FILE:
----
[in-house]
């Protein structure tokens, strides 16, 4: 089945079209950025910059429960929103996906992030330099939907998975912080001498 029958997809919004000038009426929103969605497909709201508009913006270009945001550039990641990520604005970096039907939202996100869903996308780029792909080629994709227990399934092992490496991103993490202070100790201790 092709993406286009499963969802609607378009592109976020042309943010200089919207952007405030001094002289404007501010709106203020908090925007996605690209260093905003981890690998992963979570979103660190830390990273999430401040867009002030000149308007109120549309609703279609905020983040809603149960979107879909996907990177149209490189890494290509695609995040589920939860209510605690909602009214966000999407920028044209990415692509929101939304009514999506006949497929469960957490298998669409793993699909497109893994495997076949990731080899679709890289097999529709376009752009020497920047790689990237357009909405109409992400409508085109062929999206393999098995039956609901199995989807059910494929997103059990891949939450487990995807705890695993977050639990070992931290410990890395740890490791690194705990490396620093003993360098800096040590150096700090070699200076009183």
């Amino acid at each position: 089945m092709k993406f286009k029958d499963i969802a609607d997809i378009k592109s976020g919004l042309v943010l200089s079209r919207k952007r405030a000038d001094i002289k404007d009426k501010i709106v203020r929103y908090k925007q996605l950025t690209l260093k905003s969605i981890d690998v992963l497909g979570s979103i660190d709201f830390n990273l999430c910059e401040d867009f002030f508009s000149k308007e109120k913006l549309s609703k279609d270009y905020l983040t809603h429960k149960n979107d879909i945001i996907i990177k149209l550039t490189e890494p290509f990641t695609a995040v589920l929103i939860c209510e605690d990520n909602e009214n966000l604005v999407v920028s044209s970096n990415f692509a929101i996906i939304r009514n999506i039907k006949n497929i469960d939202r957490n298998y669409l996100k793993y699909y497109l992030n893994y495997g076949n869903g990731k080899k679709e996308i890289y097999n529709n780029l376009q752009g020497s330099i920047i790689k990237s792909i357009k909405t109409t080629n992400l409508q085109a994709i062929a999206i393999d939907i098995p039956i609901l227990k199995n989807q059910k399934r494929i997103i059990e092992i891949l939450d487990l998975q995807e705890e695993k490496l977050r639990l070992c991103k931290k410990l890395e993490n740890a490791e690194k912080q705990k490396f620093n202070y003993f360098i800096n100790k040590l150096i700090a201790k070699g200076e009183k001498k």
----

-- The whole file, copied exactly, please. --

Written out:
[in-house]
């Protein structure tokens, strides 16, 4: 089945079209950025910059429960929103996906992030330099939907998975912080001498 029958997809919004000038009426929103969605497909709201508009913006270009945001550039990641990520604005970096039907939202996100869903996308780029792909080629994709227990399934092992490496991103993490202070100790201790 092709993406286009499963969802609607378009592109976020042309943010200089919207952007405030001094002289404007501010709106203020908090925007996605690209260093905003981890690998992963979570979103660190830390990273999430401040867009002030000149308007109120549309609703279609905020983040809603149960979107879909996907990177149209490189890494290509695609995040589920939860209510605690909602009214966000999407920028044209990415692509929101939304009514999506006949497929469960957490298998669409793993699909497109893994495997076949990731080899679709890289097999529709376009752009020497920047790689990237357009909405109409992400409508085109062929999206393999098995039956609901199995989807059910494929997103059990891949939450487990995807705890695993977050639990070992931290410990890395740890490791690194705990490396620093003993360098800096040590150096700090070699200076009183």
């Amino acid at each position: 089945m092709k993406f286009k029958d499963i969802a609607d997809i378009k592109s976020g919004l042309v943010l200089s079209r919207k952007r405030a000038d001094i002289k404007d009426k501010i709106v203020r929103y908090k925007q996605l950025t690209l260093k905003s969605i981890d690998v992963l497909g979570s979103i660190d709201f830390n990273l999430c910059e401040d867009f002030f508009s000149k308007e109120k913006l549309s609703k279609d270009y905020l983040t809603h429960k149960n979107d879909i945001i996907i990177k149209l550039t490189e890494p290509f990641t695609a995040v589920l929103i939860c209510e605690d990520n909602e009214n966000l604005v999407v920028s044209s970096n990415f692509a929101i996906i939304r009514n999506i039907k006949n497929i469960d939202r957490n298998y669409l996100k793993y699909y497109l992030n893994y495997g076949n869903g990731k080899k679709e996308i890289y097999n529709n780029l376009q752009g020497s330099i920047i790689k990237s792909i357009k909405t109409t080629n992400l409508q085109a994709i062929a999206i393999d939907i098995p039956i609901l227990k199995n989807q059910k399934r494929i997103i059990e092992i891949l939450d487990l998975q995807e705890e695993k490496l977050r639990l070992c991103k931290k410990l890395e993490n740890a490791e690194k912080q705990k490396f620093n202070y003993f360098i800096n100790k040590l150096i700090a201790k070699g200076e009183k001498k």